Letting Abu-Jamal live is a step toward a better world

    For almost five years I have worked against the death penalty in Pennsylvania. The loss I have experienced in my own life has led me to believe that a government purposefully seeking the death of a person based on a service to vengeance is dangerous and works against our society as a whole. 

    For almost five years I have worked against the death penalty in Pennsylvania. Traditionally there is one topic I tend to avoid speaking about, and that is the case against Mumia Abu-Jamal.

    I do not know exactly what may have happened Dec. 9, 1981, but how could I fault a widow her tears and anger? The loss I have experienced in my own life, though, has led me to believe that a government purposefully seeking the death of a person based on a service to vengeance is dangerous and works against our society as a whole. The purpose of government intervention, I thought, was to end violence, and not to perpetuate it.

    Philadelphia District Attorney Seth Williams said there was no doubt in his mind that Abu-Jamal shot and killed police officer Daniel Faulkner that cold night in 1981, but the family did not want to suffer the time that would go into the new trial and subsequent appeals. “All of this has taken an unimaginable physical, emotional and financial toll on each of us,” Faulkner’s widow Maureen said of the past 30 years dealing with this tragedy without a sense of closure for herself or her family.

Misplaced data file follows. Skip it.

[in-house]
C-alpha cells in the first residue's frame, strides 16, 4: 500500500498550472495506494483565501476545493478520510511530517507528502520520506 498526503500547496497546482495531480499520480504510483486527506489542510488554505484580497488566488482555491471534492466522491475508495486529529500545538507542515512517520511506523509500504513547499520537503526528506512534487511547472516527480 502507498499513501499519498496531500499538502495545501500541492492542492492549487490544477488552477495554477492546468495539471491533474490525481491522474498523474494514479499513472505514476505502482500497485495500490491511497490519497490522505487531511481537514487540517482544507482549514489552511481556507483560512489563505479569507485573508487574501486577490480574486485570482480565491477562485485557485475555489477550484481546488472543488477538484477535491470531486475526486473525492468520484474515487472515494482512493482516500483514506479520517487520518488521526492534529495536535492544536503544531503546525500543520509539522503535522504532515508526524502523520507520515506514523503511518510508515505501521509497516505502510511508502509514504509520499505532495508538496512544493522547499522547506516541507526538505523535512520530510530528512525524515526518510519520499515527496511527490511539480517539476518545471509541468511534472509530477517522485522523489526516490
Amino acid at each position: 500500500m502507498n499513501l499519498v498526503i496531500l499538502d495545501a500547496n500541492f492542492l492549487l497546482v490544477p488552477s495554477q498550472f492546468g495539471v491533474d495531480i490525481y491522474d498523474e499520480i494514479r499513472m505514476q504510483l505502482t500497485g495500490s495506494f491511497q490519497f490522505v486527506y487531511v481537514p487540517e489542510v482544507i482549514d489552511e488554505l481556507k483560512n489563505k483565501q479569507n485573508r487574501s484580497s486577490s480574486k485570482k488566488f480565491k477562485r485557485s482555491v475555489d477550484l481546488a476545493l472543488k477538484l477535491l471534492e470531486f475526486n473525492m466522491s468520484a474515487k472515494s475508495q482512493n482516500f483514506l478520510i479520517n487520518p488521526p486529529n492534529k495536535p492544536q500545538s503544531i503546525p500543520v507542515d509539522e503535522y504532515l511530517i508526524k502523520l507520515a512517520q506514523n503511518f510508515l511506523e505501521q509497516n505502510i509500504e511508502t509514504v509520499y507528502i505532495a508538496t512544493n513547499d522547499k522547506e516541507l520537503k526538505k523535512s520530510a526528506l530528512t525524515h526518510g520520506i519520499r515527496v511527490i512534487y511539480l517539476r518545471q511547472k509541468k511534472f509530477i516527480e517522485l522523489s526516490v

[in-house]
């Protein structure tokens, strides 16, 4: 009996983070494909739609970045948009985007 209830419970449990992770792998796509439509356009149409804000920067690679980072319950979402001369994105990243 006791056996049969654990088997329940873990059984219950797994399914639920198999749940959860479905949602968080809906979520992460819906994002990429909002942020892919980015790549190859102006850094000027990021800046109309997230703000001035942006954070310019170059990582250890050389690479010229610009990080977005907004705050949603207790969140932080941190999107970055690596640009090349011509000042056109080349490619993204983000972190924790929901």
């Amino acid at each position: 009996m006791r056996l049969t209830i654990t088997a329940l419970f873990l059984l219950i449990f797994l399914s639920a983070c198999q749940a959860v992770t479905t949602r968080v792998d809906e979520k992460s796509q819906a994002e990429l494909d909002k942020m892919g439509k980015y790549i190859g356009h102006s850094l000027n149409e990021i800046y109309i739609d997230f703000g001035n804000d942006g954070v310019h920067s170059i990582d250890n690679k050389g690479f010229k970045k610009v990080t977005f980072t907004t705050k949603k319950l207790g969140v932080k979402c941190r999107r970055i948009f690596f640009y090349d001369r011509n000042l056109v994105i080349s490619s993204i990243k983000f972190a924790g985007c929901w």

My own cousin, Deirdre Johnson, was murdered a decade ago. And I could name countless other murder victims’ family members who oppose the death penalty, because the plight of Maureen Faulkner is not an exception to death penalty cases, it is the rule. There are over 200 people on death row in Pennsylvania, some of them for just as long as Abu-Jamal, leaving so many families to relive a terrible tragedy in their lives through continued appeals. Appeals that are so important, because they have allowed for the exoneration of 139 innocent people in 26 states, people who once faced death for a crime they did not commit.

    The resources put toward the death penalty in Pennsylvania and issues with racial and gender bias in trial juries may be studied soon, as the Pennsylvania Senate will be voting on SR 6, a resolution to study the death penalty. According to recent data released from the Penn State Justice Center for Research, Pennsylvania’s death row has cost taxpayers $27 million since 1999. This money could have been put towards services for murder victims’ family members, because since 2007 there have been 1,570 murders in Philadelphia alone.

    In a city where a person is murdered almost every day, I am grateful to Maureen Faulkner, a woman who decided to give so much of herself and say the man she believes murdered her husband should live. That must have been a very difficult thing to do, but such mercy can be a legacy, and such a legacy can change the world for the better.

    Poet Aja Beech is a Creative Connector and a board member of Pennsylvanians for Alternatives to the Death Penalty. She uses her poetry to mobilize a network of activists aiming to stop capital punishment.

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